Hospitality businesses are risking GDPR penalties by not wiping the memory from old IT equipment

    Hamish Kilburn
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    In the two months following the introduction of GDPR, 45 per cent of hospitality businesses have failed to wipe the memory off redundant IT equipment before disposal.

    Despite GDPR legislation having come into effect over four months ago, the majority of UK hospitality businesses are now risking penalties by failing to adhere to some of the rules.

    According to a survey of 1,002 UK workers in full or part-time employment, carried out by, a large proportion (45 per cent) of businesses in the hospitality industry failed to wipe the data from IT equipment they disposed of in the two months following GDPR.

    This news is perhaps less surprising given the research also found that 97 per cent of hospitality businesses surveyed did not have an official process or protocol for disposing of obsolete IT equipment. What’s more, 97 per cent of hospitality workers admit they wouldn’t even know who to approach within their company in order to correctly dispose of old or unusable equipment.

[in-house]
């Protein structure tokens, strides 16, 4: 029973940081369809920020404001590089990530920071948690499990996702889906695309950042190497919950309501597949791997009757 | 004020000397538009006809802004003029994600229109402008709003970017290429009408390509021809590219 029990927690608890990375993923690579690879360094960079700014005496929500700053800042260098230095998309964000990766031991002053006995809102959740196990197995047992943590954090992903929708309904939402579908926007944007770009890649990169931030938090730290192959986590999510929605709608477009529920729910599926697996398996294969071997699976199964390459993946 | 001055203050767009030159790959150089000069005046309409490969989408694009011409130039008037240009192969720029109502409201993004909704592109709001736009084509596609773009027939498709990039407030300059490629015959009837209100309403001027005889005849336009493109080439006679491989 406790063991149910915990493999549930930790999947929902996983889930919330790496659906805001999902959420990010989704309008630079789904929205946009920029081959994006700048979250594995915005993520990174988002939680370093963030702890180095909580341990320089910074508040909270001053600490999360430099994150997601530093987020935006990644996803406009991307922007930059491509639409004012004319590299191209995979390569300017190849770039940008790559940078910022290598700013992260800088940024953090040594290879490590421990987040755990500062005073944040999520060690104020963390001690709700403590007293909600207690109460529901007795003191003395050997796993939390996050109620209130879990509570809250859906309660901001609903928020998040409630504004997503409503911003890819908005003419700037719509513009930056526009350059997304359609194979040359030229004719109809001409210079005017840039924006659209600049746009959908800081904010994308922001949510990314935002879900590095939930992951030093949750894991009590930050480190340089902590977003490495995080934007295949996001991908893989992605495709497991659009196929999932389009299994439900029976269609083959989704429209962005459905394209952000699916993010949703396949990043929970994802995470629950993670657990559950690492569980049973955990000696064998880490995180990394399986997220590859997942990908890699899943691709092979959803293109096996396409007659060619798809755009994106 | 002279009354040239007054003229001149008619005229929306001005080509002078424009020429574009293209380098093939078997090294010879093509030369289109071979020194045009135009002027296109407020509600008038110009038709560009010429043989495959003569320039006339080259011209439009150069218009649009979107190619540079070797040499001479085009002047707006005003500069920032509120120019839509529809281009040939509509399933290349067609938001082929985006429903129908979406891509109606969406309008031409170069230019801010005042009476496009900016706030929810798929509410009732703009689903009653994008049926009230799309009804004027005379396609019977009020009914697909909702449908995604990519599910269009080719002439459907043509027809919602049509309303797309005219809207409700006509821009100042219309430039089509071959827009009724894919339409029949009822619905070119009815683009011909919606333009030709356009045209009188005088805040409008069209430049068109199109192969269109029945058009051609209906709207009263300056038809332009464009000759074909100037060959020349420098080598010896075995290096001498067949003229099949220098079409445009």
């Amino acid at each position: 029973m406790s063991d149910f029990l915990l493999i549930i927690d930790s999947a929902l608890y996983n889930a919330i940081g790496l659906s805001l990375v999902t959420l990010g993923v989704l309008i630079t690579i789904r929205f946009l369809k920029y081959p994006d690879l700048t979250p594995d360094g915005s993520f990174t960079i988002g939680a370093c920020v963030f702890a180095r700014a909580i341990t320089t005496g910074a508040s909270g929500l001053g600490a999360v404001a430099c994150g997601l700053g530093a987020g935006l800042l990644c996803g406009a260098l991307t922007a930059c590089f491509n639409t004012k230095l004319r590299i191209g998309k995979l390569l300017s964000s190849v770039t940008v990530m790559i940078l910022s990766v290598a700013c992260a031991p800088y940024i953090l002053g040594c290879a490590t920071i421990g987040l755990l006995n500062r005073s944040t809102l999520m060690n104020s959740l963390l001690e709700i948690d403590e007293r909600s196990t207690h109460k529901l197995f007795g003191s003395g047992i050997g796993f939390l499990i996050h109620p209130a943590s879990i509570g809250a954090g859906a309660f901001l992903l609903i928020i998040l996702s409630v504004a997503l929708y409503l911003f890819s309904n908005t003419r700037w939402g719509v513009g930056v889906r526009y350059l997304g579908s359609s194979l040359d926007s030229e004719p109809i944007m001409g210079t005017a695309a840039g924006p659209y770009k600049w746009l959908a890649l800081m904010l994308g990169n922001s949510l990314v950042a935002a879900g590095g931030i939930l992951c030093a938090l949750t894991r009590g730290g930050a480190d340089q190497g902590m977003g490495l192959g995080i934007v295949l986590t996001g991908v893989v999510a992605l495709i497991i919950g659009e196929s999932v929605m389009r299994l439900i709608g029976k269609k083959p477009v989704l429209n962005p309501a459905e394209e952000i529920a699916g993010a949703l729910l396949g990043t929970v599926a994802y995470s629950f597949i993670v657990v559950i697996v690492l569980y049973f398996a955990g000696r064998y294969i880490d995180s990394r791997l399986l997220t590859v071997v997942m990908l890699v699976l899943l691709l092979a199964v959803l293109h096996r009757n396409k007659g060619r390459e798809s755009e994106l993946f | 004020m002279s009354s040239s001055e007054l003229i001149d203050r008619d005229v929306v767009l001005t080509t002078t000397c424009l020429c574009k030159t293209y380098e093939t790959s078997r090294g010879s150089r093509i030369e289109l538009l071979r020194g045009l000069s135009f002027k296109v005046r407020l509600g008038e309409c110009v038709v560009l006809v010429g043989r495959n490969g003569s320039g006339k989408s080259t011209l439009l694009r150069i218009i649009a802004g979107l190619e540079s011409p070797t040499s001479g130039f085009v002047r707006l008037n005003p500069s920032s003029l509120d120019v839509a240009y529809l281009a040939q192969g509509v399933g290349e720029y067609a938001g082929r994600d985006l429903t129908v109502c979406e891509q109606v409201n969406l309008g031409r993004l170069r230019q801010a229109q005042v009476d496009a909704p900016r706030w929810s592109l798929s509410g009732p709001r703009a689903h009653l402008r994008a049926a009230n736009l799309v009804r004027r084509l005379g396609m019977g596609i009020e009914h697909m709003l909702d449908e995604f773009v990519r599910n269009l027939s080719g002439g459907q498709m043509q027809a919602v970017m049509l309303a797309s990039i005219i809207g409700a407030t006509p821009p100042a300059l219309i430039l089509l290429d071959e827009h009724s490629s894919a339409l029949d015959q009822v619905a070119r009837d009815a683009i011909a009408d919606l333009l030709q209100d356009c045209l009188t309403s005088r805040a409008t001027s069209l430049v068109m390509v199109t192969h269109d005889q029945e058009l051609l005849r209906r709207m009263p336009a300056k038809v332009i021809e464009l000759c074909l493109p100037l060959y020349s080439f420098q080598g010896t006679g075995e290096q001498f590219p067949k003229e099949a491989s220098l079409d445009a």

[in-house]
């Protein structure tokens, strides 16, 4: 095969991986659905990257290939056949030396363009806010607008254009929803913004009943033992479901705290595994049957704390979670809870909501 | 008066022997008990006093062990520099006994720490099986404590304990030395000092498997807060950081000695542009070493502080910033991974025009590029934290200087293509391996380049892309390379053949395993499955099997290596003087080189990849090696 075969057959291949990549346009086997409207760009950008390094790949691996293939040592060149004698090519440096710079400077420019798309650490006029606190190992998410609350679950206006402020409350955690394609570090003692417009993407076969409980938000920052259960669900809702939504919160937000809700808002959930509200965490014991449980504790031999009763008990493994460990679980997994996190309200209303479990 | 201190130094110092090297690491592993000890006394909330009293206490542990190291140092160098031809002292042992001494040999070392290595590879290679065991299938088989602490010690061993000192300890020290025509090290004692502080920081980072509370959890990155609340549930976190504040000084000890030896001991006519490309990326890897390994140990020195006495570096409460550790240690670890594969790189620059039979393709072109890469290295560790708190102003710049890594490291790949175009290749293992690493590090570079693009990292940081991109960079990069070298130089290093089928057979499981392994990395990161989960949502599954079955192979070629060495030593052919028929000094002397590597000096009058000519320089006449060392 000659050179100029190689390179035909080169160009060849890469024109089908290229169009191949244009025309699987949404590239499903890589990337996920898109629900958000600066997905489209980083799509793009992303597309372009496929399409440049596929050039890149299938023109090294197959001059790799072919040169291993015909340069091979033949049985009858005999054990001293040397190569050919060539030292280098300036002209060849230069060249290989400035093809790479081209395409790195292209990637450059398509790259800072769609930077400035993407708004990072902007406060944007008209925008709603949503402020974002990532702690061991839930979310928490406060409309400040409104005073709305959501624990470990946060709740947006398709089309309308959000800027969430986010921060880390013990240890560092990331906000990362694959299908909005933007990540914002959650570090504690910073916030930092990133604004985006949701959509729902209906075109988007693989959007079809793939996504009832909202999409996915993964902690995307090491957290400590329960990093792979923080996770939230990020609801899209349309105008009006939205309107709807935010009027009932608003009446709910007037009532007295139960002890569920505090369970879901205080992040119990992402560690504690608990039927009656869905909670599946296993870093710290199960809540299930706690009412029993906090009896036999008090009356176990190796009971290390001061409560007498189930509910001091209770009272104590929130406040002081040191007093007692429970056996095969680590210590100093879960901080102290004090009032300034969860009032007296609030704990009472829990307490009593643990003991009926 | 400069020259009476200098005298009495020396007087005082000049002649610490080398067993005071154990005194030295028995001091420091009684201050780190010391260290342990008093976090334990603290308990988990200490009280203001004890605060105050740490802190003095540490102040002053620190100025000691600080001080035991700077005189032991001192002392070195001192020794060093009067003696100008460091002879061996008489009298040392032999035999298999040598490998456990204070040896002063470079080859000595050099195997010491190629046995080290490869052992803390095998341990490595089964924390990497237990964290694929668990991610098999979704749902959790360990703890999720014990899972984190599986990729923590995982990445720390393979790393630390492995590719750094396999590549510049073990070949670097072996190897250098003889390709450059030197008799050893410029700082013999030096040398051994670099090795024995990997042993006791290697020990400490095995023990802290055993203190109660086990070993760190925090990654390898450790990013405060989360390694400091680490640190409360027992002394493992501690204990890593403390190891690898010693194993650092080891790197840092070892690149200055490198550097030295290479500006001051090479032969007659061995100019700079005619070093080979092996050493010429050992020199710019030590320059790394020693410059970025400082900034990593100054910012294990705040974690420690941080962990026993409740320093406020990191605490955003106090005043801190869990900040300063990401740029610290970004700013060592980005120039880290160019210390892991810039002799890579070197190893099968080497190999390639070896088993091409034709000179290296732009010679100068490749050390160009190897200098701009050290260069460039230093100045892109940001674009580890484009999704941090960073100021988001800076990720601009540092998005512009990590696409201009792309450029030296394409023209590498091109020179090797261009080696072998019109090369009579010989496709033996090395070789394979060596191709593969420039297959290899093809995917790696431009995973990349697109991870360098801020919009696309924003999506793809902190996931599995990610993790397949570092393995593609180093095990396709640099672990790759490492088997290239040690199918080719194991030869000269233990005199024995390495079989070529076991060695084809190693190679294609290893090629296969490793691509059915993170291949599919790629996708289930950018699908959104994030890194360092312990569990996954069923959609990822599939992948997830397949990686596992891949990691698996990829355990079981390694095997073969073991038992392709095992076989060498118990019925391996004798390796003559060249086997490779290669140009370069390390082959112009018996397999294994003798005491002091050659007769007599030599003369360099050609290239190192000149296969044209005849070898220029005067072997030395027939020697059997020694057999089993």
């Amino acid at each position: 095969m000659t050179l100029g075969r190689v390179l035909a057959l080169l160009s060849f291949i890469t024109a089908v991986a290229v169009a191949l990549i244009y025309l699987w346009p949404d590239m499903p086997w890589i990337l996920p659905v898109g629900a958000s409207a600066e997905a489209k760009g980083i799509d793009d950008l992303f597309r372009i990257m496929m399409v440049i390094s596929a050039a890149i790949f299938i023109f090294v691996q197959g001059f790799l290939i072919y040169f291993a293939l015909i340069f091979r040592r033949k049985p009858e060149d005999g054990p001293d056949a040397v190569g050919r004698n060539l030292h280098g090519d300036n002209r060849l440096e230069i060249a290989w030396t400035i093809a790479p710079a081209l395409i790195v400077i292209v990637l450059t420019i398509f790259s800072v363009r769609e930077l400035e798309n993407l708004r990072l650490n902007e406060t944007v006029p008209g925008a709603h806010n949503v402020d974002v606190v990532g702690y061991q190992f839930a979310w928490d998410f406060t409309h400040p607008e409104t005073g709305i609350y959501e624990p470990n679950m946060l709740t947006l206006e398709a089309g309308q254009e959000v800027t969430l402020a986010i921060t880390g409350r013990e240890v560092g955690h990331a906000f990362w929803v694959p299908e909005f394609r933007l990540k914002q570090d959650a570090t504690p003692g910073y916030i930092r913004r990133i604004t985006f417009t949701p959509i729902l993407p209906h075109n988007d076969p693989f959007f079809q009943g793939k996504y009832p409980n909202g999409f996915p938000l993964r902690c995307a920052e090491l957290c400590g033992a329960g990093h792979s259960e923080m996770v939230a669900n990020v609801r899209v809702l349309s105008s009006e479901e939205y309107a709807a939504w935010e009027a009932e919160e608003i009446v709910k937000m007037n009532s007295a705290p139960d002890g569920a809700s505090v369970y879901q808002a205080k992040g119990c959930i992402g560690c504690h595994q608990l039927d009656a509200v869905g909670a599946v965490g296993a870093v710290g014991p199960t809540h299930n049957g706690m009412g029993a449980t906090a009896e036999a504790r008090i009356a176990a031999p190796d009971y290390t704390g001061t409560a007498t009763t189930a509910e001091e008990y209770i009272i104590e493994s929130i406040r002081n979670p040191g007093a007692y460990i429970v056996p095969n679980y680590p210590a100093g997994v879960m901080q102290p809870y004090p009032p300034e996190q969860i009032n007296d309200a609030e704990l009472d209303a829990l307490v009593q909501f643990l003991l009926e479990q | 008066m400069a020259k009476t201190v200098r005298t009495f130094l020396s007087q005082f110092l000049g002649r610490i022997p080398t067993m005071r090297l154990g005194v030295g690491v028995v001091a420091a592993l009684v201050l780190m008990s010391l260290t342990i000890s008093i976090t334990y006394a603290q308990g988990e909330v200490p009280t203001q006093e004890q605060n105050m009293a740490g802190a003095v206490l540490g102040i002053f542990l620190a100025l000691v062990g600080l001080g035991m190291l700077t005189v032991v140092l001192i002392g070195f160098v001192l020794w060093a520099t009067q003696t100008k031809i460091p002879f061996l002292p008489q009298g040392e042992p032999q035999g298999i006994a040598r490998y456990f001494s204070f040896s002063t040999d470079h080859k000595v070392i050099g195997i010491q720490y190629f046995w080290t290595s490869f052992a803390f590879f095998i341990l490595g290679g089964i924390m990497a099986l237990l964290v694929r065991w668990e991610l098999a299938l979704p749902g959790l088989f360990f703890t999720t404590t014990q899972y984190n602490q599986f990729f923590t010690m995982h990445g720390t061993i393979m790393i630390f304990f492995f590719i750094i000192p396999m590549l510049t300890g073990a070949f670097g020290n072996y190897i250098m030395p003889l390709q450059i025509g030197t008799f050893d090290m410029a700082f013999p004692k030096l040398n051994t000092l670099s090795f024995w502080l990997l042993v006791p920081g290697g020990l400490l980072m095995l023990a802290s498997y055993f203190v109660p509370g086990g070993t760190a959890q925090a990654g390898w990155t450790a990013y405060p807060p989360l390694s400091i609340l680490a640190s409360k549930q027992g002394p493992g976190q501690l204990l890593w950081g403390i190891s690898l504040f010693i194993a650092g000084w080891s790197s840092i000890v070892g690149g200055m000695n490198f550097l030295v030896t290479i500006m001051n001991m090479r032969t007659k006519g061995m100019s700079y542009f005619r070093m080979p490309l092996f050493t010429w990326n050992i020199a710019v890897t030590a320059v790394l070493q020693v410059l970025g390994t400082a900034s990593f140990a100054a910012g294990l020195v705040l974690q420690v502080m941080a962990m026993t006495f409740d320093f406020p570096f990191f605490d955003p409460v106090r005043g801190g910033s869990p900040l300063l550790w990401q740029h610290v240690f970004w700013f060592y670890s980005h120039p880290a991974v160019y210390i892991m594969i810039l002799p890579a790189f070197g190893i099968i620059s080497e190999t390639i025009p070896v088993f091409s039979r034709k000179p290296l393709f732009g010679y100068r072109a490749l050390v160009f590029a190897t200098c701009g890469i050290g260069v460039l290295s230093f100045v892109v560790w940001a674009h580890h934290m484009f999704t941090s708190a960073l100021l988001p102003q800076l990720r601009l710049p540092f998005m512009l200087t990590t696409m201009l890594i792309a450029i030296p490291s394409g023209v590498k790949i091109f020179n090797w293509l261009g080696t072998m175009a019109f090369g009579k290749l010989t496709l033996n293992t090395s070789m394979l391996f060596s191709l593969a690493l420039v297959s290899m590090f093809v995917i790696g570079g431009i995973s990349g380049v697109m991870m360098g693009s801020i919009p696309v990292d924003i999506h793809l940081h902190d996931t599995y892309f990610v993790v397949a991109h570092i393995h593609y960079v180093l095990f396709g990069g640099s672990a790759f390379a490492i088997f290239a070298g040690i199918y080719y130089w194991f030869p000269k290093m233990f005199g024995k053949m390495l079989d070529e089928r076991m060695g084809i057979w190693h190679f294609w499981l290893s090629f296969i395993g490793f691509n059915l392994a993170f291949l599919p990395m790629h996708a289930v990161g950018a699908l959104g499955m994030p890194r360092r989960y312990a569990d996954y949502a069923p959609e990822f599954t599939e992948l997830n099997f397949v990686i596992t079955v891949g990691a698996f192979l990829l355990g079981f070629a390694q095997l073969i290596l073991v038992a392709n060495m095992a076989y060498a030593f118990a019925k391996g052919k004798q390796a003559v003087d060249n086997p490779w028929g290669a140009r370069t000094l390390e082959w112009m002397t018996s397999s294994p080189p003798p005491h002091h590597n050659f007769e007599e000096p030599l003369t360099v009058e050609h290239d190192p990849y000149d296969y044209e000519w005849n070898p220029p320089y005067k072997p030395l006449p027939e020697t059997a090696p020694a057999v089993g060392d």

Worryingly, according to the data, hospitality businesses are one of the industries most likely not to wipe existing data off old IT equipment.

    Matt Royle, marketing director at said: “Given the amount of publicity around GDPR it is arguably impossible to be unaware or misunderstand the basics of what is required for compliance. So, it is startling to discover just how many businesses are failing to both implement and follow some of the simplest data protection practices.

    “This is especially startling to see from businesses within the hospitality sector, where sensitive customer information including address details and card numbers are handled all the time. The fines involved in a GDPR breach can potentially run into the millions – and what appear to be less tangible impactors, like reputational damage, customer trust and loyalty, will ultimately become financially significant.”

    Main image credit: Pixabay

    Hamish Kilburn / 19.10.2018


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